Would you like to find a creative solution to your current challenge du jour? It may be as close as the morning newspaper. (Note to younger readers: the “morning newspaper” used to be an actual thing. It was truly a marvelous invention. It appeared magically on your doorstep, required no scrolling, and never needed to be recharged.)
· Which of these hundred mayonnaises should I buy?
· Which of these hundred TV series should I Netflix?
· Which of these hundred Kardashians should I ignore?
For those of us fortunate enough to live in the developed world, we’re faced with a mind-boggling number of options every day. But, for the moment, let’s leave mayonnaise, Netflix, and the Kardashians out of it.
I’ve just been reading a terrific new book called High-Profit Prospecting by my friend and colleague Mark Hunter. Mark is a consummate sales professional, and his book is about how to keep your sales pipeline full so that you never run out of valuable prospects.
I’m not a sales professional, but I am an idea professional. And, just like I think it’s vital for people in the sales business to keep their sales pipelines full, I think it’s ...
I just spent a delightful morning with a colleague of mine (Ron, another speaker) who was in from out of town and gave me a call. And yes, I realize I just used the word “delightful,” when the more manly, chainsaw, Hemi word would be something like “awesome,” “radical,” or “killer,” but dammit, it was delightful.
Anyway, as I was leaving this killer get-together, I found myself wondering, “Why don’t I do this more often?” Granted, in this case ...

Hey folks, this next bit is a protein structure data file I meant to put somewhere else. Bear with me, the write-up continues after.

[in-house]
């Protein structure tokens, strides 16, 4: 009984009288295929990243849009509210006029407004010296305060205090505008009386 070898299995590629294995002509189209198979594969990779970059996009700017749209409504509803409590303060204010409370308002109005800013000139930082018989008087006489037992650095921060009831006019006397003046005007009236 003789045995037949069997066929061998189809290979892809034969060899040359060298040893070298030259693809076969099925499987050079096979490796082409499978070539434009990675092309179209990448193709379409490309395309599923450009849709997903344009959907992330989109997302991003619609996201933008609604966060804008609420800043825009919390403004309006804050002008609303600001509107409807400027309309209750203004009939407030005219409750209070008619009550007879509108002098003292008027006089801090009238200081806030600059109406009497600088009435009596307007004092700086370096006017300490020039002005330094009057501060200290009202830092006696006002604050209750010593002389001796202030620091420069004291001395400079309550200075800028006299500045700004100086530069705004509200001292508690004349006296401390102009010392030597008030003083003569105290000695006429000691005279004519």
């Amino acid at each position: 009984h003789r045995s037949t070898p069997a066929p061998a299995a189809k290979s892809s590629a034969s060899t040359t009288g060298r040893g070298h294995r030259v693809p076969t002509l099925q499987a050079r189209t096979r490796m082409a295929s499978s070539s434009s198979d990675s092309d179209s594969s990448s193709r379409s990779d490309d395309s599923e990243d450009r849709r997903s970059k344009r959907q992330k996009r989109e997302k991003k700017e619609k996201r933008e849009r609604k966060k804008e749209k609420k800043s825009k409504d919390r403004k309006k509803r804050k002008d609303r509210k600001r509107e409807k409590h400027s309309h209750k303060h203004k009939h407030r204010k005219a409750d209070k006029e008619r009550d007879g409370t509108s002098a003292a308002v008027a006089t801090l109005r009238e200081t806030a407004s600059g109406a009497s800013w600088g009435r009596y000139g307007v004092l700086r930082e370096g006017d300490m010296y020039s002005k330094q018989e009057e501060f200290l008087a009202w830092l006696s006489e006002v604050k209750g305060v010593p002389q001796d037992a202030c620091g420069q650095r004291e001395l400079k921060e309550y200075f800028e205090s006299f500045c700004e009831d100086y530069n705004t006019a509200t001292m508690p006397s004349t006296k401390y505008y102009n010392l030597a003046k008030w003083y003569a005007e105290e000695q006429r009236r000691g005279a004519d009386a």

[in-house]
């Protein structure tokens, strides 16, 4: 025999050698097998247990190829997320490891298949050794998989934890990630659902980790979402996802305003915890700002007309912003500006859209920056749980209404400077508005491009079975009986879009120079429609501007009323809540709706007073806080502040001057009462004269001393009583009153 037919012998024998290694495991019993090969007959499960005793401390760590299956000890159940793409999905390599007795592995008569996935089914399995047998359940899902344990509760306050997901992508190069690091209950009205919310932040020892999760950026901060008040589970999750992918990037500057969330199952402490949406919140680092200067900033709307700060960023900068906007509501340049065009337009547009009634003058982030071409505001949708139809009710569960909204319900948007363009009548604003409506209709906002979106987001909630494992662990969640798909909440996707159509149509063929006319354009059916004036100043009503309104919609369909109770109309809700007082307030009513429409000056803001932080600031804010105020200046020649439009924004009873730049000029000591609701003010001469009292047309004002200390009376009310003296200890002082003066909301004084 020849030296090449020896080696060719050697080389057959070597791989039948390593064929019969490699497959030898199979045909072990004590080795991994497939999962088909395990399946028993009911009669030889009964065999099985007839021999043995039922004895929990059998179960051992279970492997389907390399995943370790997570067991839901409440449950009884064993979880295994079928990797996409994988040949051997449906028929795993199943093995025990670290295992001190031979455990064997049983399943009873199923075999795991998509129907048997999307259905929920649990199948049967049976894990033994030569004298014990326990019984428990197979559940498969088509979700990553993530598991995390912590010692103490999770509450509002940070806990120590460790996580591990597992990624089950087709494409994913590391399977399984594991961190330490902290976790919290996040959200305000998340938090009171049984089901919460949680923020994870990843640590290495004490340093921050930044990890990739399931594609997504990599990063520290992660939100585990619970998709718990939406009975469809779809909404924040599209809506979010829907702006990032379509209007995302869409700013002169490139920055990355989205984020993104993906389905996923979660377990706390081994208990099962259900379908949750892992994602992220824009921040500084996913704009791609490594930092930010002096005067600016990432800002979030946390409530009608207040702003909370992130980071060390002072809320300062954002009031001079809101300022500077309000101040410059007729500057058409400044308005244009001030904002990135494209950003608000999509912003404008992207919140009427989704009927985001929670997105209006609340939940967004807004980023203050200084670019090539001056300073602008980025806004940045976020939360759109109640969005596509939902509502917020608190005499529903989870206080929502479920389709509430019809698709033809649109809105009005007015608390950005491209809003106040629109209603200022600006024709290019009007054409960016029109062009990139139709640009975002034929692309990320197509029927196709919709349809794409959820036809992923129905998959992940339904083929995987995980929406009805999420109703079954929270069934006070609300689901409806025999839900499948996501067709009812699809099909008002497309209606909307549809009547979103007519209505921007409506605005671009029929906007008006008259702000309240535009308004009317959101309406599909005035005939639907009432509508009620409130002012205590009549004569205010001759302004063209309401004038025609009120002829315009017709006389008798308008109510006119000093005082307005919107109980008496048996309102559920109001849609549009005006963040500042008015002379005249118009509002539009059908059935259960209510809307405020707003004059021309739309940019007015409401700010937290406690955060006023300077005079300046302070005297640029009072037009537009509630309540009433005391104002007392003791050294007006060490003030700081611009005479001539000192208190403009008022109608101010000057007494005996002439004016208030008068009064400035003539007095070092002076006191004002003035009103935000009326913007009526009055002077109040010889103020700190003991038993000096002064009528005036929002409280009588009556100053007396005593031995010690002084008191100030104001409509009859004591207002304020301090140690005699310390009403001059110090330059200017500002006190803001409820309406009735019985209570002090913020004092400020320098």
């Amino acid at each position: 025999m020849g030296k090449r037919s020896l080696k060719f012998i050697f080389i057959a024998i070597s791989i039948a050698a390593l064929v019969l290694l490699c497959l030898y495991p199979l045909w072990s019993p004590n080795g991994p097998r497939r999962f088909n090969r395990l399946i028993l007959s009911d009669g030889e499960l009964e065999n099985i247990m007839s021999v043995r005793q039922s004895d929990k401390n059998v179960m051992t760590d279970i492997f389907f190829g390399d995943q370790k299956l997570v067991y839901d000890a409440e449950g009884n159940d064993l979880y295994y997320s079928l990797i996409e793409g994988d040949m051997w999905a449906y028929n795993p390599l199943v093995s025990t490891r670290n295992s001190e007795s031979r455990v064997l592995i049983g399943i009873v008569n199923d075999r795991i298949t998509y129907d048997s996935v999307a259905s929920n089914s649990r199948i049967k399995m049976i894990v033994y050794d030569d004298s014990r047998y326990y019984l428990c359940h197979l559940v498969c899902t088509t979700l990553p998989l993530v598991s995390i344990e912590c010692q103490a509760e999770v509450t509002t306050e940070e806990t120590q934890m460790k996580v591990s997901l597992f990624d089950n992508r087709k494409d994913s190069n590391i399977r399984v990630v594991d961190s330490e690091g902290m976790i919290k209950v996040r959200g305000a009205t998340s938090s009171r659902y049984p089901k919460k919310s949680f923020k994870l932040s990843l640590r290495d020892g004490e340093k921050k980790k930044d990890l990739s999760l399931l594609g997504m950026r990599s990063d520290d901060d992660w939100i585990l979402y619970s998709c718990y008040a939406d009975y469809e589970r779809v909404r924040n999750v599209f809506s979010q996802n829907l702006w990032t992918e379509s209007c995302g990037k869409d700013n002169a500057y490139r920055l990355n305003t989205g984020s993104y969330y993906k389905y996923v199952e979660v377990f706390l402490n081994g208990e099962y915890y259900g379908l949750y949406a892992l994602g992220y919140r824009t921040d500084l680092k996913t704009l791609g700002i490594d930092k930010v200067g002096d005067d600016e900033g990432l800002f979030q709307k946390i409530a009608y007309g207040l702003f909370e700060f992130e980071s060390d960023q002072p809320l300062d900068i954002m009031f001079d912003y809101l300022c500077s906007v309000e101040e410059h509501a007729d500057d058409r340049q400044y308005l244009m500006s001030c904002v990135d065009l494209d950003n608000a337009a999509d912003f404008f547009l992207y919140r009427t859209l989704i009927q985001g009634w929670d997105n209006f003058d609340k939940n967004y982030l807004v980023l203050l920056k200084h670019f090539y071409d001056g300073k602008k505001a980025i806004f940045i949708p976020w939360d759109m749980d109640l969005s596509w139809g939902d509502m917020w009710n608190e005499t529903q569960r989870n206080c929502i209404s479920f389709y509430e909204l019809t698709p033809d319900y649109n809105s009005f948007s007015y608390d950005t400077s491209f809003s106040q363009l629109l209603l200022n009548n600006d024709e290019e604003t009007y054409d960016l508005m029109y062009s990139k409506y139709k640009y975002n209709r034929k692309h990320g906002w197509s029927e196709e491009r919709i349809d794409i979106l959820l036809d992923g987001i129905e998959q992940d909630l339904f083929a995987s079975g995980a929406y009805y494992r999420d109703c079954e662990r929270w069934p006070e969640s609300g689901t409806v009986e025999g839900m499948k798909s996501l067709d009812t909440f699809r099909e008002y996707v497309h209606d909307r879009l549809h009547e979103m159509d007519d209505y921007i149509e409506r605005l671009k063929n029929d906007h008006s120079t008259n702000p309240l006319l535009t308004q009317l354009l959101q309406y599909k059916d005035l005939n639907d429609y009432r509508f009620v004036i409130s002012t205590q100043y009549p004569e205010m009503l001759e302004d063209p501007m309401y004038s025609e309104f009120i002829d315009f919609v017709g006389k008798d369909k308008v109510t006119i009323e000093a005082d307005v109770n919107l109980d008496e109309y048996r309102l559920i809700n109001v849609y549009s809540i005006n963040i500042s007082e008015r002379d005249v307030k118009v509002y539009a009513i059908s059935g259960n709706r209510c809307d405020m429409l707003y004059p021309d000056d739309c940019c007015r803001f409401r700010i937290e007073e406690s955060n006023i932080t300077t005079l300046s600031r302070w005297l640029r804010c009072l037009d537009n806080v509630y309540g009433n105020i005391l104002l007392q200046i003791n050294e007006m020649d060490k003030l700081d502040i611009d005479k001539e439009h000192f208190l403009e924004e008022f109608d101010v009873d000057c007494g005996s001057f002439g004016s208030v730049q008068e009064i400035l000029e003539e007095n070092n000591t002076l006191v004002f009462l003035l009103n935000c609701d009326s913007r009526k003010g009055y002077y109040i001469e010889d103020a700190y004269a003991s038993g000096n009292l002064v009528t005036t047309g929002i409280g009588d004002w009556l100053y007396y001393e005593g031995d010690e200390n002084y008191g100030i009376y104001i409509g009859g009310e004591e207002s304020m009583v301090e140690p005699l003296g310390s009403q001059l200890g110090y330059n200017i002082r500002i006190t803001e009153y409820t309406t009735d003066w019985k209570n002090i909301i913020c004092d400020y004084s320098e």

I don’t know Janie’s boss. I’ve never met Janie’s boss. But I do know Janie. Janie is one of the most diligent, hard-working, eager-to-learn people I’ve ever met. But because Janie’s boss doesn’t understand one of the basic rules of leadership, Janie is being made to feel like a failure in her job, and is thinking about leaving. So what’s the rule that Janie’s boss doesn’t understand? It’s this:
This weekend I was lucky enough to have VIP seats to see a performance by the U.S. Navy’s precision flight demonstration team, the Blue Angels. They are, by any standard, an incredible team. They fly 18 inches apart at 400 miles per hour, while simultaneously doing coordinated turns and maneuvers — all of this in a plane that costs $56 million. And if you don’t think that’s a big deal, think about how mad you were when you got that ...
According to Fast Company, creativity is now the most important leadership quality for success in business. Why is it, then, that so few leaders do little (or nothing) to make creative thinking a conscious part of their personal development?
In short, why do so few leaders practice intentional creativity?
“Some people brighten a room when they enter it; others when they leave.”
You’ve probably heard this quotation or some variation of it. I have no idea who said it originally, but it certainly is true. I’m sure you know people on both sides of the semicolon. Today I’d like you to consider a slight variation, this one mine:
“Some leaders brighten a workplace when they enter it; others when they leave.”
I’ve written quite a bit about how and why leaders need to be continuous learners. I believe that, as a leader, if you’re not continuously — and intentionally — learning, then you’re not really a leader.
I mean, c’mon — would a real leader ever think, “Well, that’s it. I’ve learned everything I need to. My brain is full, so I’m done.” Outside of Congress, that is.
But let’s leave aside for a moment the question of whether ...